Washington Jewish Week
July 15, 2011
I read on one of the many web blogs and Internet articles about the death of Leiby Kletzky that the very walls that some segments of our community build to keep its members safe, could be the very walls that led to the death 8-year-old Brooklyn boy.
If you haven't heard about this horrific tragedy, I advise you just to use your favorite search engine, enter his name, and you'll have more than enough difficult news to read.
There is a quote that I read, and it's attributed to Borough Park Rabbi Joseph Hershkowitz, who counsels families.
"It's against Halacha (Jewish law) to go to the police without speaking to the rabbis. "We consider Shomrim (an Orthodox safety organization) and Hatzolah (an Orthodox based ambulance service) family. So you go to family first."
In this difficult situation, it is reported that Shomrim was notified by Leiby's family some three hours prior to the organizations initial contact with police.
By then the ensuing events proved any search futile. And Levi Aron, 35, is now charged with murder.
Why am I not surprised that 911 wasn't called the moment the child was missing?
I have sat in meetings with 500 people in attendance to hear answers and directions in the area of child molestation only to hearthe director of the organization Ohel, tell the audience to not call a first responder, but to instead call your local rabbi.
More recently, the Agudath Israel movement at its conference said virtually the same thing.
I have heard rabbis say from the pulpit that a Jew should not go to jail or that the police never should be the first all made.
Instead a Shomrim unit was called first, not the police.
Maybe Leiby Kletzky would still be alive, who knows?
But this wall that has been built to keep the world out of some segments of the community, has now become a wall of danger.
Would you call the fire department to ask a question of Rambam or Rashi? Hardly, so then why are we asking our rabbis what to do if there is a missing child, or a suspected person of danger in our midst?
Sometimes, as we've seen in the Catholic Church, the rabbis solution is to "keep an eye" on the suspect, that is get him a job in a public place, such as a retail store. In Baltimore, a convicted child molestor works at a local butcher shop, because we can "keep an eye on him there." Not to mention, a rabbi with a track record of molestation on his hands remains at the local rabbinical college for the same exact reason.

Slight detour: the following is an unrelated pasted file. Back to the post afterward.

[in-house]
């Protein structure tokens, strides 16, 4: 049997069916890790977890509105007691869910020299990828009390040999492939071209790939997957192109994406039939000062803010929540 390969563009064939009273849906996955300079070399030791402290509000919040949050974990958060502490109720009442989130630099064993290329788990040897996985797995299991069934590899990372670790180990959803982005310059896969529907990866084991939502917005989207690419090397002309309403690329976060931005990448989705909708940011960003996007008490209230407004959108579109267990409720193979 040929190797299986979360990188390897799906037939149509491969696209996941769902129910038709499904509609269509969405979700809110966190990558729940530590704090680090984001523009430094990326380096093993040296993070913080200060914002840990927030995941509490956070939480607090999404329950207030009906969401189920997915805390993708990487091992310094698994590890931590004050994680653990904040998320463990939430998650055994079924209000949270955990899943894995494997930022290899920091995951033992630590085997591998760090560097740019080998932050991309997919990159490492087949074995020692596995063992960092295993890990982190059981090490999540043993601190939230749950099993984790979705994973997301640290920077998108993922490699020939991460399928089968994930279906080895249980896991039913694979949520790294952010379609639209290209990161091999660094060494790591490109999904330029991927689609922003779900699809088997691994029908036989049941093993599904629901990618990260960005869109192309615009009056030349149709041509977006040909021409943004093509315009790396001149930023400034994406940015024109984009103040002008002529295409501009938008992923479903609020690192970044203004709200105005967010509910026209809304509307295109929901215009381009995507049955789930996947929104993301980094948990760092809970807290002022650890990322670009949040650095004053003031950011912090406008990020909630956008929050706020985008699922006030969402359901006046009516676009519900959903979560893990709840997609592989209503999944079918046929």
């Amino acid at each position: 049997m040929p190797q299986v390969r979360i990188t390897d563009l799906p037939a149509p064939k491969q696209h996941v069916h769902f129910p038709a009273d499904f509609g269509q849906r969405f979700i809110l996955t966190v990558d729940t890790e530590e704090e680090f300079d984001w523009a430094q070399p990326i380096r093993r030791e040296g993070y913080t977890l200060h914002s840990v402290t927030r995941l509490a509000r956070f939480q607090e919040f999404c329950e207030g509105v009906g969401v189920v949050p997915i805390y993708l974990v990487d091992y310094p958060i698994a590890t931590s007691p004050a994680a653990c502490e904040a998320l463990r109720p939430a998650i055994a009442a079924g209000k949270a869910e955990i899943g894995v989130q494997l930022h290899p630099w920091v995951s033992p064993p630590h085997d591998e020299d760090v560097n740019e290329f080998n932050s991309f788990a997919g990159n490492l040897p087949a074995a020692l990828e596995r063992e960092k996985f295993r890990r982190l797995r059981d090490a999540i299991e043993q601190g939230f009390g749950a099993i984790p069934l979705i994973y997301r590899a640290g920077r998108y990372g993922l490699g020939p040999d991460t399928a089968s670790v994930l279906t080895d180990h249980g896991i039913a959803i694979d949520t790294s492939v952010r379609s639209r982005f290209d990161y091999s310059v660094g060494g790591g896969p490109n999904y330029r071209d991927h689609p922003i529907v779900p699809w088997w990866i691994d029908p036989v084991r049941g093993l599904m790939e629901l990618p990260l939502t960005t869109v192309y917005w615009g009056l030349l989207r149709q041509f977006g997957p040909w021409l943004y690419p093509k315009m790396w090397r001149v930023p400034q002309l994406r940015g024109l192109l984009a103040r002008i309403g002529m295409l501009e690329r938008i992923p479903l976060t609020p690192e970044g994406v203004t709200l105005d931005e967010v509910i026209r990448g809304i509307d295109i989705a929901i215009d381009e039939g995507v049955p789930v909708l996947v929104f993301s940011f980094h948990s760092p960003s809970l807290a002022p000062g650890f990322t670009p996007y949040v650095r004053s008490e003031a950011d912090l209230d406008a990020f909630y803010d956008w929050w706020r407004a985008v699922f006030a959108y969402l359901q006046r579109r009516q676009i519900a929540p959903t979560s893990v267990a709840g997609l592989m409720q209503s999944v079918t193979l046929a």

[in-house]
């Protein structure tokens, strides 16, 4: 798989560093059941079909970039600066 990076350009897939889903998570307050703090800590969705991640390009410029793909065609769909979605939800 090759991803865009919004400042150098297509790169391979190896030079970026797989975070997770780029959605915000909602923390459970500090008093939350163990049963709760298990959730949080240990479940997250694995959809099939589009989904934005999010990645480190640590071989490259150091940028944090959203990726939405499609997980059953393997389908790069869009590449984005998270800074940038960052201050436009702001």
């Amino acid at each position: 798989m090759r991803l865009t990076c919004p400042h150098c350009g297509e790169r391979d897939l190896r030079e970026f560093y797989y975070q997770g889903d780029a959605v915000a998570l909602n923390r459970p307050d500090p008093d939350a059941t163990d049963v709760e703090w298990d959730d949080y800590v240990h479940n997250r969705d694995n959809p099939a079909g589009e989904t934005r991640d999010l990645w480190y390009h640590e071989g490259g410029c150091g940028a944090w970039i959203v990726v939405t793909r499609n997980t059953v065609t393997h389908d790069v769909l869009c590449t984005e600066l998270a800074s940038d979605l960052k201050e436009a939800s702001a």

Shomrim and Hatzalah and all of these organizations do a great job, and their volunteers spend countless hours serving their communities. But there comes a time when even Shomrim and Hatzalah have to understand that they are not the law. Police and public safety professionals need to be called at any suspicion, especially one as severe as the incident in Brooklyn. There are also news reports that this Shomrim chapter keeps a book of suspected child molestors, a book it doesn't share with the police department. Why not?
Leiby Kletzky's death is so difficult to process, because the so-called "wall" placed him in a position of danger.
And we thought it was safe inside that place.
Maybe it's not as safe as we think. And for sure it's not as transparent as it should be.
But the rabbinic leaders in some parts of this country just don't realize that while they are trying to protect their communities, they are at times making individuals more vulnerable.
Years ago I interviewed a young adult who had been molested while a student in a yeshiva by his dorm counselor. I remember how he described it.
He said that at the time, there was an illness in his family back home, and that he was concerned about the welfare of an ill brother. His dorm counselor knew that, and his dorm counselor also knew that he was vulnerable.
"He was like an animal, a cheetah, who stalks his prey, looking for the elk in the herd who is lame. I was that elk, I was the lame person."
When the young man told his parents, the rabbis at the school didn't report it to the police. Instead, the dorm counselor was fired. Not tried, not jailed, not offered therapy, just put outside of the "wall."
It wasn't long before the same guy was back inside of the "wall." God only knows who met him when he returned.